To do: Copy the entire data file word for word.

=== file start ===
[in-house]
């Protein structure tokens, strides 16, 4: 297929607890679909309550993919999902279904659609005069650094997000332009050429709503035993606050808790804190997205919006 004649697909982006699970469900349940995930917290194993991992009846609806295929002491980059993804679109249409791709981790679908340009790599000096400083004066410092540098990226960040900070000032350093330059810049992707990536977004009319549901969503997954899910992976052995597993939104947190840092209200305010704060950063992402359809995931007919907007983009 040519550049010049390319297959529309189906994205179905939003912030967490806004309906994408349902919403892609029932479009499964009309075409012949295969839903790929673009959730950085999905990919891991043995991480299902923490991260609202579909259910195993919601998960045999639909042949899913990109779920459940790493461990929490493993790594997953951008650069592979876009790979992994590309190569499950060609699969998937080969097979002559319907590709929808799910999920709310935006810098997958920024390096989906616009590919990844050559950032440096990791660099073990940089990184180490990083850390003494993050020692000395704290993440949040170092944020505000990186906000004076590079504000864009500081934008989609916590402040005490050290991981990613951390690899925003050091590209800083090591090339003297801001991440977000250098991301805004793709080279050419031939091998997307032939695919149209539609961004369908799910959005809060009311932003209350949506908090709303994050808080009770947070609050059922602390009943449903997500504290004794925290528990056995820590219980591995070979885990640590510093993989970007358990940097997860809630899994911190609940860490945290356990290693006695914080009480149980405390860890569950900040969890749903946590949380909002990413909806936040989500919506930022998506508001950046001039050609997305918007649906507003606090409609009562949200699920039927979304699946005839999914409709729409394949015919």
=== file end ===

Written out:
[in-house]
């Protein structure tokens, strides 16, 4: 297929607890679909309550993919999902279904659609005069650094997000332009050429709503035993606050808790804190997205919006 004649697909982006699970469900349940995930917290194993991992009846609806295929002491980059993804679109249409791709981790679908340009790599000096400083004066410092540098990226960040900070000032350093330059810049992707990536977004009319549901969503997954899910992976052995597993939104947190840092209200305010704060950063992402359809995931007919907007983009 040519550049010049390319297959529309189906994205179905939003912030967490806004309906994408349902919403892609029932479009499964009309075409012949295969839903790929673009959730950085999905990919891991043995991480299902923490991260609202579909259910195993919601998960045999639909042949899913990109779920459940790493461990929490493993790594997953951008650069592979876009790979992994590309190569499950060609699969998937080969097979002559319907590709929808799910999920709310935006810098997958920024390096989906616009590919990844050559950032440096990791660099073990940089990184180490990083850390003494993050020692000395704290993440949040170092944020505000990186906000004076590079504000864009500081934008989609916590402040005490050290991981990613951390690899925003050091590209800083090591090339003297801001991440977000250098991301805004793709080279050419031939091998997307032939695919149209539609961004369908799910959005809060009311932003209350949506908090709303994050808080009770947070609050059922602390009943449903997500504290004794925290528990056995820590219980591995070979885990640590510093993989970007358990940097997860809630899994911190609940860490945290356990290693006695914080009480149980405390860890569950900040969890749903946590949380909002990413909806936040989500919506930022998506508001950046001039050609997305918007649906507003606090409609009562949200699920039927979304699946005839999914409709729409394949015919």